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There’s something in the recently released third season of Netflix’s Stranger Things that strongly, strongly resonates with some viewers. It’s not the experience of foiling secret Soviet plans, because most viewers probably haven’t done that. It’s not the experience of drinking New Coke, because not everyone remembers the ‘80s. It’s not even the broader experience of being a kid, going on adventures with your friends, and growing up.
No, it’s the experience of wanting to play Dungeons & Dragons but continuously being told that all of your friends are too busy. Season 3 of Stranger Things truly understands the D&D experience.
**SPOILER WARNING: This story contains spoilers for Stranger Things 3.**
In the first couple episodes of Season 3, Will Byers really wants to play D&D, which makes sense. When we first meet Will in the 2016 series premiere, he’s finishing up a 10-hour campaign with Lucas and Dustin, with Mike acting as the DM. We learn that the foursome have been playing together for years, and that back in ‘79 they convinced Nancy to dress up as an elf for one of their campaigns. After Will’s abduction, D&D takes on new meaning for the boys, as they name the monster in Season 1 the Demogorgon, after a Demon in the Monster Manual, and they name the Season 2 Big Bad the Mind Flayer, after another D&D foe.
But in Season 3 Will can’t get his friends to play D&D, and it’s not because they’re busy fighting a real-life Demogorgon. Instead, Mike and Lucas are busy with their relationships, and Dustin (who claims to have a girlfriend that they can’t get in touch with) is off hanging out with Steve at the mall. Will, who appears to be maturing a little less quickly than his friends, expresses no interest in a relationship, and it’s possible he never will. That’s fine. What isn’t fine is that his friends won’t play D&D with him.
Will keeps asking his friends to play, growing increasingly passive-aggressive as Lucas and Mike keep saying no. Finally he snaps, going full role-play in an attempt to browbeat them into playing. Yet his attempt to cast a real-life version of Suggestion, a 2nd-level enchantment spell, fails.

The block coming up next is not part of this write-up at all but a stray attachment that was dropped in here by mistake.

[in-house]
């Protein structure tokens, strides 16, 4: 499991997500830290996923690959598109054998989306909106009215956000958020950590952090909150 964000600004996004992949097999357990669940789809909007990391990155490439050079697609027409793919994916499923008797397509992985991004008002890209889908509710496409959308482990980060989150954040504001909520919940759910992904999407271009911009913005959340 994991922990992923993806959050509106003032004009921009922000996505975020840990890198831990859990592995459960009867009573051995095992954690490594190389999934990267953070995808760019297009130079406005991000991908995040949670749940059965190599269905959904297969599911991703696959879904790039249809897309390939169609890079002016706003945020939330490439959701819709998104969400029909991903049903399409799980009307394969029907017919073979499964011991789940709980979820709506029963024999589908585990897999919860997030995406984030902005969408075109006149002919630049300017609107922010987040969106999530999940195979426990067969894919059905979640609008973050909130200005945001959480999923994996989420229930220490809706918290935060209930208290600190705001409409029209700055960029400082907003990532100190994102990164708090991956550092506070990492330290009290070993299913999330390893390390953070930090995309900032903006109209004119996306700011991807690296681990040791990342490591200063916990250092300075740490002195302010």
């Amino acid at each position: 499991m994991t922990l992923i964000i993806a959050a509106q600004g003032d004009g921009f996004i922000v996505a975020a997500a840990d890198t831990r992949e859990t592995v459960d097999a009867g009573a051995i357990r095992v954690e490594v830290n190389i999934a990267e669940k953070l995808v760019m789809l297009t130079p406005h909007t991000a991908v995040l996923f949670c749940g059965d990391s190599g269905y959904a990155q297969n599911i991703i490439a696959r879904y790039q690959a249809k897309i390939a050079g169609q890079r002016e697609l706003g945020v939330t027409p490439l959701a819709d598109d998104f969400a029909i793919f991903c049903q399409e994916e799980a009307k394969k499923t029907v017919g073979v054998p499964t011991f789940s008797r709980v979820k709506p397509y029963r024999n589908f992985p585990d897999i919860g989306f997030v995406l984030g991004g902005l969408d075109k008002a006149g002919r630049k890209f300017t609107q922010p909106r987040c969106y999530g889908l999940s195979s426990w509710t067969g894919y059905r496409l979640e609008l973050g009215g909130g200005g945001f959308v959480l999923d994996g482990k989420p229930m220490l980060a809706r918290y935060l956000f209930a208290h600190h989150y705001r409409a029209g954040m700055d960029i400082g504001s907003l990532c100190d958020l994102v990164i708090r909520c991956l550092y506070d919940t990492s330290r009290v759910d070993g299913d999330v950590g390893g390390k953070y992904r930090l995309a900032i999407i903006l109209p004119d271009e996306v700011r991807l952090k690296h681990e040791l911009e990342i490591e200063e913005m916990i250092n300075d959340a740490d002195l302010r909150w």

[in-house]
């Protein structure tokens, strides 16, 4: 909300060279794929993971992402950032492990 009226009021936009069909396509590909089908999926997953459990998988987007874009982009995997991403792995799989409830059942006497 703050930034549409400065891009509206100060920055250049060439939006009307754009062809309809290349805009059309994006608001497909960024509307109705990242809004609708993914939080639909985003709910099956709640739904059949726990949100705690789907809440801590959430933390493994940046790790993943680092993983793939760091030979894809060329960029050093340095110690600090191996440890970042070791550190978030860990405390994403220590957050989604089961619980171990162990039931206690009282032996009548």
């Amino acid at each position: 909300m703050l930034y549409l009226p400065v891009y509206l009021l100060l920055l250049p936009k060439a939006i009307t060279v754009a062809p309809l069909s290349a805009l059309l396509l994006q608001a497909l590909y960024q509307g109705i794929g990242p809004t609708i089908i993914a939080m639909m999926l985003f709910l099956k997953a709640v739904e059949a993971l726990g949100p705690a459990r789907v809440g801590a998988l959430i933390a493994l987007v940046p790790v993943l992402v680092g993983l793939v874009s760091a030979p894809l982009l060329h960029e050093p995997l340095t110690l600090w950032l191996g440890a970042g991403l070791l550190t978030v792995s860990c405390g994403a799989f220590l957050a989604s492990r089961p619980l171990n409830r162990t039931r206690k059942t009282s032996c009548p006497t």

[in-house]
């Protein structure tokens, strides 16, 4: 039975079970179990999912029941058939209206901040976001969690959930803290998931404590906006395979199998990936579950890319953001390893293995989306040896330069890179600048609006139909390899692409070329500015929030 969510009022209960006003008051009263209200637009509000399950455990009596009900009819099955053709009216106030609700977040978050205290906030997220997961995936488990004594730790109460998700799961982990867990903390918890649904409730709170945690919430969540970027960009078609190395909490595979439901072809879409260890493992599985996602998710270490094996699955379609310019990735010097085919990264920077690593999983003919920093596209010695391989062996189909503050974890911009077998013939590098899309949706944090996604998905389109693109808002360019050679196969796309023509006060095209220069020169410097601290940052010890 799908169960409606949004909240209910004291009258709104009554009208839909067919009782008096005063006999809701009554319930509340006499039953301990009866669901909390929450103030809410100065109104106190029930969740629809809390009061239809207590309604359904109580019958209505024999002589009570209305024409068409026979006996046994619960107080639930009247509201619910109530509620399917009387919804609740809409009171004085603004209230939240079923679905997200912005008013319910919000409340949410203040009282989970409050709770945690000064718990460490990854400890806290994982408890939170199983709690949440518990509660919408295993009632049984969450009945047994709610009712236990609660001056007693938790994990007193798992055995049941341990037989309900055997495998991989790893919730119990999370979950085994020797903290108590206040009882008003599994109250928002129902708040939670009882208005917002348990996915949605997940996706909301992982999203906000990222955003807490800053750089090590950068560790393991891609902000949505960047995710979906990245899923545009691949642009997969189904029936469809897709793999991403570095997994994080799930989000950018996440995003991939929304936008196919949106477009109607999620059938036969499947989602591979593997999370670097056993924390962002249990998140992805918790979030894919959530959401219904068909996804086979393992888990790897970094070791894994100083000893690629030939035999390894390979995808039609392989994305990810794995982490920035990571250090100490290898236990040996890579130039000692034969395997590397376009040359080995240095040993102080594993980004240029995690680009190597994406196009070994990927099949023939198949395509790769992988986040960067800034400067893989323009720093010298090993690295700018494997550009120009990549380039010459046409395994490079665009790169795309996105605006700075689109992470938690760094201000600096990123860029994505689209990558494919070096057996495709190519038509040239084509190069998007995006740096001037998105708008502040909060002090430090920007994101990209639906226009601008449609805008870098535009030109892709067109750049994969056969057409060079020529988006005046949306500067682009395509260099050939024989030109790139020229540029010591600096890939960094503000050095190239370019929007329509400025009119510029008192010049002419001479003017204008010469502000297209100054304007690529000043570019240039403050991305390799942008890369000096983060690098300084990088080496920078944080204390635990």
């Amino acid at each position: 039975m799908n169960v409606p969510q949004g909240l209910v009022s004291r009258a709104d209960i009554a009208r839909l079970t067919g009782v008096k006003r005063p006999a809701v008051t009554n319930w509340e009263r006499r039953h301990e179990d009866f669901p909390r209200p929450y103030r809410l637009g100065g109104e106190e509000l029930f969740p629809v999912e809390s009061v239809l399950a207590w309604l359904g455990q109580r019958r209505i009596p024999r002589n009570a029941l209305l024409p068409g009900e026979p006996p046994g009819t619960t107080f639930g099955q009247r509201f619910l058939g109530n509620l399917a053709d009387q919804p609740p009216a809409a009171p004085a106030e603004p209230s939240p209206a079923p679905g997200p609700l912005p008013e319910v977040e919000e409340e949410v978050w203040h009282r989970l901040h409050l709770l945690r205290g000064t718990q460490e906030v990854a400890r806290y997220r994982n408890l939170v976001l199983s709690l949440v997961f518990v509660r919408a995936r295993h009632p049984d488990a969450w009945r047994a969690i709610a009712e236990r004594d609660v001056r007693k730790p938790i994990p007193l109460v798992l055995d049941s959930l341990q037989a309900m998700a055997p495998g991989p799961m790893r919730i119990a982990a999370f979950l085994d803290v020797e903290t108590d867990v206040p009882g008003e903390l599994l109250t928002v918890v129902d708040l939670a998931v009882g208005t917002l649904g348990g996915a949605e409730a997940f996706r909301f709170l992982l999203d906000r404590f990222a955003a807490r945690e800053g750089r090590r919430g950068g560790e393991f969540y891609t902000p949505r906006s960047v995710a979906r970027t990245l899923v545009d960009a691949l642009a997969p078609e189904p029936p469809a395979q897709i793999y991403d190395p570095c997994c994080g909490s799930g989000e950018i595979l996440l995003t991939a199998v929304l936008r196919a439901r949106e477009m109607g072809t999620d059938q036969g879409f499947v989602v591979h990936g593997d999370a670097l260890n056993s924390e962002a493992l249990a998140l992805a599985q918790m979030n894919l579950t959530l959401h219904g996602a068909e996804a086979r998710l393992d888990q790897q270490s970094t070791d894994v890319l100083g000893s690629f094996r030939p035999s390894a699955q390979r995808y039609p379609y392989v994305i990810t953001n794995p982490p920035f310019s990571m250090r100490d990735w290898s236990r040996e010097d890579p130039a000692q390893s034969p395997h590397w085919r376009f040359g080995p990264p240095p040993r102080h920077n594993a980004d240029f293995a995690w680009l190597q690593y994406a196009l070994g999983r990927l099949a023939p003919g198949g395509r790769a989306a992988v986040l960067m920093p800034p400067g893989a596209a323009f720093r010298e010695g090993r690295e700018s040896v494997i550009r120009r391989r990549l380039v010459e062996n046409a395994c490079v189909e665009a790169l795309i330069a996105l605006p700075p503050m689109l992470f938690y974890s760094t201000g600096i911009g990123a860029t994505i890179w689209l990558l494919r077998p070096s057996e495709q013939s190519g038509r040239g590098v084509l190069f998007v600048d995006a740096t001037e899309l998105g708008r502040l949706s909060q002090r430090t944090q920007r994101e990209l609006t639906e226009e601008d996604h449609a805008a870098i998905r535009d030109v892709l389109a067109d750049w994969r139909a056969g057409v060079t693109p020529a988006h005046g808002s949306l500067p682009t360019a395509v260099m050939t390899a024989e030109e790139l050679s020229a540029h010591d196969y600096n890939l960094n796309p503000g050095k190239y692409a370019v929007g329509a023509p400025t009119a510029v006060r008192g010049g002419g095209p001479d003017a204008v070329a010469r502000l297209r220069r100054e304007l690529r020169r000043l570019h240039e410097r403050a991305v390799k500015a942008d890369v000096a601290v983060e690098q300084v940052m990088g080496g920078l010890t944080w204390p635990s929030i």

For the most part, Will’s desire to play D&D despite his friends’ apathy is played for laughs, but it leads to some heavy scenes. Will, who was kidnapped and then possessed by a monster, wants to be a normal kid, like he was before the Upside Down came into their lives. However, his friends, who didn’t suffer the same fate, are growing up. Will doesn’t have or want a girlfriend, yet he still has to deal with Mike and Lucas’ love woes. He’s feeling left out and left behind, and it’s a pretty rough place to be.
But you don’t need to be suffering a mild identity crisis with a looming supernatural threat to feel the way Will does. In some ways, wanting to play D&D but not being able to because of your friends is the ultimate Dungeons & Dragons experience. An Ancient Red Dragon is nothing compared to the challenge of getting four or five people’s calendars to line up so everyone has a free afternoon to play D&D — especially as you get older and have more responsibilities.
Playing D&D is a fun way to hang out with friends and leave reality for a little while — you’re focusing on slaying an Owlbear or seducing an NPC, not on anything in the real world. To make that fantasy happen, though, every player needs to be on the same page and in roughly the same headspace, and that can be a little tricky.
Will’s D&D-related problems on Stranger Things are heightened, because he’s dealing with some trans-reality PTSD that no real D&D player has ever had to encounter (we hope). But even if players haven’t had to fight gore-monsters alongside their friend who has psychic powers, they might have had a friend stop playing because their personal life took understandable precedence over a campaign. Pretty much every D&D player has faced some sort of scheduling snafu.
That is okay. D&D is just a game, after all, and finding time to play games gets harder — but it's important both to find time when you can and to accept change and compromise. In Season 3, Stranger Things’ depiction of D&D grew up a little, just like the characters did.
Here’s hoping that Will gets to play more in Season 4, assuming that Hawkins doesn’t fall prey to the Demonic D&D panic that actually swept across parts of America, as teased in the closing moments of the season finale.
The views and opinions expressed in this article are the author's, and do not necessarily reflect those of SYFY WIRE, SYFY, or NBC Universal.